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What Aquaman gets right is making big-budget entertainment on a huge scale, while keeping the ideas intimate, neat, and involving. Arthur’s “half-breed” status is neatly amplified by the casting Momoa (whose father was a Native Hawaiian and mother was of mixed European and Native American descent), then to have Orm presented in a very Aryan way as the “pureblood” Master Race of the ocean, who perhaps understandably has an issue with men on the surface polluting their environment. Aquaman isn’t the first superhero movie to tackle racial issues, but it arrives at a time when the message is once again worth hearing loudly – particularly to impressionable young minds naturally drawn to these tales, and certainly kids who don’t conform. Wonder Woman was deserved feted for being a feminist movie in the best ways imaginable, and Aquaman provides a nice racial bookend to those intentions. Maybe the DCEU’s Clark Kent should steer towards issues of immigration, and wealthy Bruce Wayne tackle the imbalance of wealth in society?

There isn’t really much else to say about Aquaman, other than to praise how effortlessly it entertains for a whole 143-minutes. I’m genuinely struggling to think of a scene that was tedious, as even the side-quest adventuring of Arthur and Mera in the Sahara Desert was a fun diversion—a bit like a superhero National Treasure (2004) or Tomb Raider (2018), looking for the next piece of a puzzle in order to find the fabled Trident of Atlan. Momoa’s alleged onset antics came in for criticism prior to the movie’s release, but his onscreen relationship with Amber Heard comes across well. They make for a charming duo, and I’m not even sure their relationship was supposed to be a big romance. It was more like two new friends or siblings having fun together, learning about each other’s lives. There’s more to be done in any sequels perhaps, but Heard was pleasant and made for an effective action star. So was Nicole Kidman, more surprisingly—or her digital stand-in at any rate.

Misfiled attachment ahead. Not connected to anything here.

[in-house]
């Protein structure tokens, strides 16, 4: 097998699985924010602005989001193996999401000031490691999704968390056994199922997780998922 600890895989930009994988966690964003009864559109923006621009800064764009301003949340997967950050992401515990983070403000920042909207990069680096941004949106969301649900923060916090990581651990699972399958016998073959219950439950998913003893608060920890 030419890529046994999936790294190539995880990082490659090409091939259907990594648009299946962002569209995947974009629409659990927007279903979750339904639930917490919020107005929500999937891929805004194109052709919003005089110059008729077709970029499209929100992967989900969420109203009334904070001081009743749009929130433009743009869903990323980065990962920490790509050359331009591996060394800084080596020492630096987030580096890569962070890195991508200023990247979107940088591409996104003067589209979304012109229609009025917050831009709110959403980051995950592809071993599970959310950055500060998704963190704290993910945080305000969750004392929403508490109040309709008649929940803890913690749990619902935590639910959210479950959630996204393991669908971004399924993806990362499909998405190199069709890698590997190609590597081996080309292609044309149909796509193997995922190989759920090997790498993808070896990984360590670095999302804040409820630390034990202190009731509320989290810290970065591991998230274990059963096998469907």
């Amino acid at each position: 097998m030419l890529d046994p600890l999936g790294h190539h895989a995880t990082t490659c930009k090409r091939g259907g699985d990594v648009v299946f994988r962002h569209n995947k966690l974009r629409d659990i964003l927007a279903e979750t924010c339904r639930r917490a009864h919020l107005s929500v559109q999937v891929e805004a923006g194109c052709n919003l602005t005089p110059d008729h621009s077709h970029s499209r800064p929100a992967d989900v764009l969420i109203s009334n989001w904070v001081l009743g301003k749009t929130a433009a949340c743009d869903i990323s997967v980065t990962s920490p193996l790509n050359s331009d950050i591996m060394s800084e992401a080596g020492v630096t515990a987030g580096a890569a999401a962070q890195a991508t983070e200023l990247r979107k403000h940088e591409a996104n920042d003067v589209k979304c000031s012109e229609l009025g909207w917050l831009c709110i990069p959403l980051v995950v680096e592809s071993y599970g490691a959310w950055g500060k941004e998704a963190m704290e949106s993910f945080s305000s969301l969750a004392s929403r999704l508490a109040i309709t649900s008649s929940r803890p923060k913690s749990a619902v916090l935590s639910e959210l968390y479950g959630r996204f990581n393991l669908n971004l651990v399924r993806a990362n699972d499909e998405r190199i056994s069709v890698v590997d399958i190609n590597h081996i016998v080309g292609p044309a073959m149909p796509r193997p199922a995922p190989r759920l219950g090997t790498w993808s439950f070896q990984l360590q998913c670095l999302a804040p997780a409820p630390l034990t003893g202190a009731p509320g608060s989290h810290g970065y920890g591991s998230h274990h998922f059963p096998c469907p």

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James Wan deserves the most accolades, directing Aquaman with great skill and surehanded competence with the huge array of VFX. His horror movies have shown he works well with good actors—Patrick Wilson proves this, having appeared in five now—and Furious 7 (2015) opened the door to let him spread his wings with Aquaman. Or should that be flippers? Wan can deliver beautiful compositions like Zak Snyder, surpasses him with the quality of the bruising action, but never loses anything with the quieter character moments and comical interludes. It probably helps that he’s a better screenwriter, too, and had a hand in the story. I dread to think how tin-eared and over-sexualised Aquaman would’ve been in Snyder’s hands, and the DCEU should be biting Wan’s hand off to helm sequels. Or, frankly, help steer the entire enterprise forward into whatever comes of The Flash and Green Lantern movies. He’d probably have a very good Superman in him, reflecting the hope and optimism that character’s failed to bestow on audiences since Man of Steel (2013).

Maybe the best compliment I can give Aquaman is that it felt and behaved like a true comic-book movie, with very little of the deadening seriousness that’s killed most of the earlier DCEU movies—in an understandable effort to differentiate themselves from frothier Marvel fare, while coasting on the success of The Dark Knight trilogy. Aquaman retains some of the darkness and edge Warner Bros. want to see, particularly in the tougher violence, but it also knows when to throw in a huge hammerhead shark in battle armour ridden by Willem Dafoe. It’s that rarest of things: a DCEU movie you can’t wait to dip into again.

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Cast & Crew

director: James Wan.
writers: David Leslie Johnson-McGoldrick & Will Beall (story by Geoff Johns, James Wan & Will Beall; based on characters created by Mort Weisinger & Paul Norris).
starring: Jason Momoa, Amber Heard, Willem Dafoe, Patrick Wilson, Dolph Lundgren, Yahya Abdul-Mateen II & Nicole Kidman.